COVID-19 deaths at long-term care facilities in New York state, including nursing homes and adult care facilities, surged in the final weeks of 2020, federal data show.
There were 508 deaths in long-term care facilities in New York in the two-week period ending on Jan. 4—an average of more than 250 deaths per week—according to the Long Term Care Community Coalition, whose figures are based on New York State Department of Health data.
The initial months of the CCP (Chinese Communist Party) virus outbreak saw thousands of residents in long-term care facilities in New York die because of COVID-19, the disease caused by the virus. Later, the average weekly COVID-19 deaths dropped to just over a dozen between July and October 2020, according to data from the Centers for Disease Control and Prevention, as cited by The Wall Street Journal.
In one upstate New York nursing home, a COVID-19 surge that started on Dec. 21, 2020, has claimed at least 32 lives, according to CNYcentral.com. A spokesperson at The Commons on St. Anthony in Auburn told the outlet that the facility is experiencing 104 ongoing infections and nearly 50 staff members are in quarantine.
The total number of COVID-19 deaths at long-term care facilities in New York since the beginning of the outbreak now stands at 8,110, the coalition data shows. Yet these figures only reflect the number of residents who physically died in the nursing homes and adult care facilities and don’t include those who died off-premises. The total number of COVID-19 deaths associated with such facilities could be far larger if it takes into account people who were taken to hospitals after falling ill with the virus and later died there.
A watchdog told the New York Post on Jan. 13 that the total number of New York long-term care facility residents who have died due to COVID-19 won’t be known for at least several more months. A representative of the Empire Center for Public Policy, which in August 2020 filed a Freedom of Information Law request seeking more complete data on nursing home deaths, told the outlet that state health authorities said in a letter that they need until at least March 22 to complete a full accounting of COVID-19 fatalities in long-term facilities.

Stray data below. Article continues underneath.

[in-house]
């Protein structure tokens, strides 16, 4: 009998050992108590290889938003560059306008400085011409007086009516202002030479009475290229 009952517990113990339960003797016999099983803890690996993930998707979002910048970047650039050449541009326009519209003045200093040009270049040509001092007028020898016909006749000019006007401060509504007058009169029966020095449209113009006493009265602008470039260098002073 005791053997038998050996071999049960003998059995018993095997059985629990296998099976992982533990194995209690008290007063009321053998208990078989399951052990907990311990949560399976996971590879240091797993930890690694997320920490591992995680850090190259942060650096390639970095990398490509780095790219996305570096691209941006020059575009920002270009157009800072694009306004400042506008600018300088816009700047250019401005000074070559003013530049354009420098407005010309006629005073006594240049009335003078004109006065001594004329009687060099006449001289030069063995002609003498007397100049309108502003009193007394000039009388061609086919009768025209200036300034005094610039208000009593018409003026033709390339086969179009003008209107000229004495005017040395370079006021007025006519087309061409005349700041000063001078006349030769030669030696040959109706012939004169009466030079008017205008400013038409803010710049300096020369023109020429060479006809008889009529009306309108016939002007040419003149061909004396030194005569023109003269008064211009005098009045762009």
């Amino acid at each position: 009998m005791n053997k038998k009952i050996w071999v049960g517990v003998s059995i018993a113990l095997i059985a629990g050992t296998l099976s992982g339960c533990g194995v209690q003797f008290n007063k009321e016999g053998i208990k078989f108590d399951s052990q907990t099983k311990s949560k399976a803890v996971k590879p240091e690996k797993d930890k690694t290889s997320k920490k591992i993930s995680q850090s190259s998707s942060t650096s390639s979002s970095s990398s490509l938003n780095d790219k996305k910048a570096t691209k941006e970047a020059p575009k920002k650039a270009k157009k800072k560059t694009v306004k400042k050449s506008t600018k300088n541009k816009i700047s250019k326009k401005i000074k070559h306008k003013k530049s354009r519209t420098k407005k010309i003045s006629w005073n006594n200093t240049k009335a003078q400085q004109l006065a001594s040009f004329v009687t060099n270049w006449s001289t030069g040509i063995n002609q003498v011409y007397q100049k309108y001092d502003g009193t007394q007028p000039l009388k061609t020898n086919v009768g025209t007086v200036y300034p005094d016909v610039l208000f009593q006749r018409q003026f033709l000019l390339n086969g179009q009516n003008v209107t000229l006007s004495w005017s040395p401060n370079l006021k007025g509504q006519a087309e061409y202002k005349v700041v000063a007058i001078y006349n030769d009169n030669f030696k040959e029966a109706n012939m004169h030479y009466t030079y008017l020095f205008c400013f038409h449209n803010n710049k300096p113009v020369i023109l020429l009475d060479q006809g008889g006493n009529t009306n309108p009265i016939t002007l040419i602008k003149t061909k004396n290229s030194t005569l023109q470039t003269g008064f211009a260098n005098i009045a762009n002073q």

Meanwhile, as New York deals with high numbers of COVID-19 cases, Gov. Andrew Cuomo has ramped up the state’s inoculation efforts, calling vaccines “the weapon that will win the war.”
Cuomo on Jan. 13 announced the opening of the first three state-run COVID-19 vaccination sites—at Jacob K. Javits Center, Westchester County Center, and New York State Fair Expo Center—with another two set to open by the end of the week. An additional 15 more vaccination sites are expected to be announced in the coming days.
“Our singular focus is getting shots into arms and with the opening of these state-run sites today, we are doing just that,” Cuomo said in a statement.
In New York, like in much of the United States, efforts to get the two vaccines that have so far been authorized into the arms of Americans have moved slower than hoped due to a slew of issues, including strict rules controlling who should get inoculated first.
Cuomo, who previously said all health care workers should be inoculated before the state moved on to other categories, recently changed course, announcing on Jan. 8 that people aged 75 and over could receive the shot, in a bid to get more shots into the arms of New Yorkers more quickly.
Still, the state’s expanded distribution network and broadened eligibility criteria far exceed the vaccine supply coming from the federal government, which is coming at a rate of around 300,000 doses per week. Cuomo’s office said eligible New Yorkers should be prepared to receive a vaccination appointment date as far as 14 weeks in the future—or later.
“The vaccine is the weapon that ends the war, but we’re locked in a footrace between its quick distribution and the spread of new cases,” Cuomo said in a statement. “New Yorkers can get through this together, but it will require a willingness to take precautions not just for themselves, but for others. Wash your hands, wear a mask, and stay socially distanced.”
Total deaths due to the CCP virus in New York stands at 32,175, as of Jan. 13, according to Cuomo’s office.